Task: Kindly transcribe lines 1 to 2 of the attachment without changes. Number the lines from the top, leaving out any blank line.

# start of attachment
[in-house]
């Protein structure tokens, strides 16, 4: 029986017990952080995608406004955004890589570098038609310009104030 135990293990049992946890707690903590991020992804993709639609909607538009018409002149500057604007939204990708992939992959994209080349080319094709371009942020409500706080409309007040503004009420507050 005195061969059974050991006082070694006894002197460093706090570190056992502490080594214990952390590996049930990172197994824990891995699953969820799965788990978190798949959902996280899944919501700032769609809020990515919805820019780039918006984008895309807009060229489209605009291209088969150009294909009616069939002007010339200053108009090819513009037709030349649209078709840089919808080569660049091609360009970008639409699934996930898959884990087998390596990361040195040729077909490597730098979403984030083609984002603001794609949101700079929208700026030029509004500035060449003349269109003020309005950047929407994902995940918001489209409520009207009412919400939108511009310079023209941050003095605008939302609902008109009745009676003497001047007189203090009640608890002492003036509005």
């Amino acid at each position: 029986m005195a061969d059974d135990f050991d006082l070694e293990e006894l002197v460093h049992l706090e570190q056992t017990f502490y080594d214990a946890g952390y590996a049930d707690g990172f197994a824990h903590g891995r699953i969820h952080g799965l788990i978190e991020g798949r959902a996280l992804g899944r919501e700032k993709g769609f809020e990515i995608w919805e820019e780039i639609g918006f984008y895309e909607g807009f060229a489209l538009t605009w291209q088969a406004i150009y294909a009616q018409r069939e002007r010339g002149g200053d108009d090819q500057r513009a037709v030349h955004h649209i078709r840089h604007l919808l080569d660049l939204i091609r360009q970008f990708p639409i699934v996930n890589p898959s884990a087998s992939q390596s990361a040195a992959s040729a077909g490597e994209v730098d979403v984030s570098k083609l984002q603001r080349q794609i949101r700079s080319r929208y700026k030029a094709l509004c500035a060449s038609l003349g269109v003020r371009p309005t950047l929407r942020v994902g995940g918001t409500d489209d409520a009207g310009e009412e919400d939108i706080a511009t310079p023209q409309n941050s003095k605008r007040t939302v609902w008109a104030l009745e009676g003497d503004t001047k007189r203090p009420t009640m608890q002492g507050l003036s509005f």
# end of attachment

[in-house]
């Protein structure tokens, strides 16, 4: 029986017990952080995608406004955004890589570098038609310009104030 135990293990049992946890707690903590991020992804993709639609909607538009018409002149500057604007939204990708992939992959994209080349080319094709371009942020409500706080409309007040503004009420507050 005195061969059974050991006082070694006894002197460093706090570190056992502490080594214990952390590996049930990172197994824990891995699953969820799965788990978190798949959902996280899944919501700032769609809020990515919805820019780039918006984008895309807009060229489209605009291209088969150009294909009616069939002007010339200053108009090819513009037709030349649209078709840089919808080569660049091609360009970008639409699934996930898959884990087998390596990361040195040729077909490597730098979403984030083609984002603001794609949101700079929208700026030029509004500035060449003349269109003020309005950047929407994902995940918001489209409520009207009412919400939108511009310079023209941050003095605008939302609902008109009745009676003497001047007189203090009640608890002492003036509005």